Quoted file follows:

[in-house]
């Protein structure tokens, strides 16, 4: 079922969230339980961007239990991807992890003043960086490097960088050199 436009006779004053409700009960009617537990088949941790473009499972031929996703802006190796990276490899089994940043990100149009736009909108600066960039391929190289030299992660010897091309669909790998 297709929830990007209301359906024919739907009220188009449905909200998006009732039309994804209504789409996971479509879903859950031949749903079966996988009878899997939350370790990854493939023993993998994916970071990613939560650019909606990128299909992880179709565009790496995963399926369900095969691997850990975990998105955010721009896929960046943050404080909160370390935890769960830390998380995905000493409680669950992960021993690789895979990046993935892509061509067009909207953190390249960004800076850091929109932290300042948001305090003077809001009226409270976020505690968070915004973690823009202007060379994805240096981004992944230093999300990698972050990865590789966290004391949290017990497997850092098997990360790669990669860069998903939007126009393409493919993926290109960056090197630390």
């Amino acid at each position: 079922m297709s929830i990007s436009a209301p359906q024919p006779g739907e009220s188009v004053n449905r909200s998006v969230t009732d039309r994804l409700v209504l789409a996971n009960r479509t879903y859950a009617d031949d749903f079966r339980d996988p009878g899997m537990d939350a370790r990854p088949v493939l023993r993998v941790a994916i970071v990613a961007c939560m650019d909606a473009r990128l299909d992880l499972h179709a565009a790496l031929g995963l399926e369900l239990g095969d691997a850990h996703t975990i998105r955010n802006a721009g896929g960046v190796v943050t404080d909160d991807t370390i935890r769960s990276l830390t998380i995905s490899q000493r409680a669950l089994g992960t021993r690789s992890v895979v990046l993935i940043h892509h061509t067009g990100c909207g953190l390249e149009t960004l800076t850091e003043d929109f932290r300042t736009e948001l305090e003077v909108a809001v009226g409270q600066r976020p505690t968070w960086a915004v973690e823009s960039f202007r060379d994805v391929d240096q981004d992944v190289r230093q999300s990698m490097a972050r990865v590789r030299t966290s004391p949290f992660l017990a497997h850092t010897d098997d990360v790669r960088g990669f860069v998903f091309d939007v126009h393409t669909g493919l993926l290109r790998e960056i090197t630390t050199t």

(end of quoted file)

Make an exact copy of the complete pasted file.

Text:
[in-house]
């Protein structure tokens, strides 16, 4: 079922969230339980961007239990991807992890003043960086490097960088050199 436009006779004053409700009960009617537990088949941790473009499972031929996703802006190796990276490899089994940043990100149009736009909108600066960039391929190289030299992660010897091309669909790998 297709929830990007209301359906024919739907009220188009449905909200998006009732039309994804209504789409996971479509879903859950031949749903079966996988009878899997939350370790990854493939023993993998994916970071990613939560650019909606990128299909992880179709565009790496995963399926369900095969691997850990975990998105955010721009896929960046943050404080909160370390935890769960830390998380995905000493409680669950992960021993690789895979990046993935892509061509067009909207953190390249960004800076850091929109932290300042948001305090003077809001009226409270976020505690968070915004973690823009202007060379994805240096981004992944230093999300990698972050990865590789966290004391949290017990497997850092098997990360790669990669860069998903939007126009393409493919993926290109960056090197630390």
């Amino acid at each position: 079922m297709s929830i990007s436009a209301p359906q024919p006779g739907e009220s188009v004053n449905r909200s998006v969230t009732d039309r994804l409700v209504l789409a996971n009960r479509t879903y859950a009617d031949d749903f079966r339980d996988p009878g899997m537990d939350a370790r990854p088949v493939l023993r993998v941790a994916i970071v990613a961007c939560m650019d909606a473009r990128l299909d992880l499972h179709a565009a790496l031929g995963l399926e369900l239990g095969d691997a850990h996703t975990i998105r955010n802006a721009g896929g960046v190796v943050t404080d909160d991807t370390i935890r769960s990276l830390t998380i995905s490899q000493r409680a669950l089994g992960t021993r690789s992890v895979v990046l993935i940043h892509h061509t067009g990100c909207g953190l390249e149009t960004l800076t850091e003043d929109f932290r300042t736009e948001l305090e003077v909108a809001v009226g409270q600066r976020p505690t968070w960086a915004v973690e823009s960039f202007r060379d994805v391929d240096q981004d992944v190289r230093q999300s990698m490097a972050r990865v590789r030299t966290s004391p949290f992660l017990a497997h850092t010897d098997d990360v790669r960088g990669f860069v998903f091309d939007v126009h393409t669909g493919l993926l290109r790998e960056i090197t630390t050199t």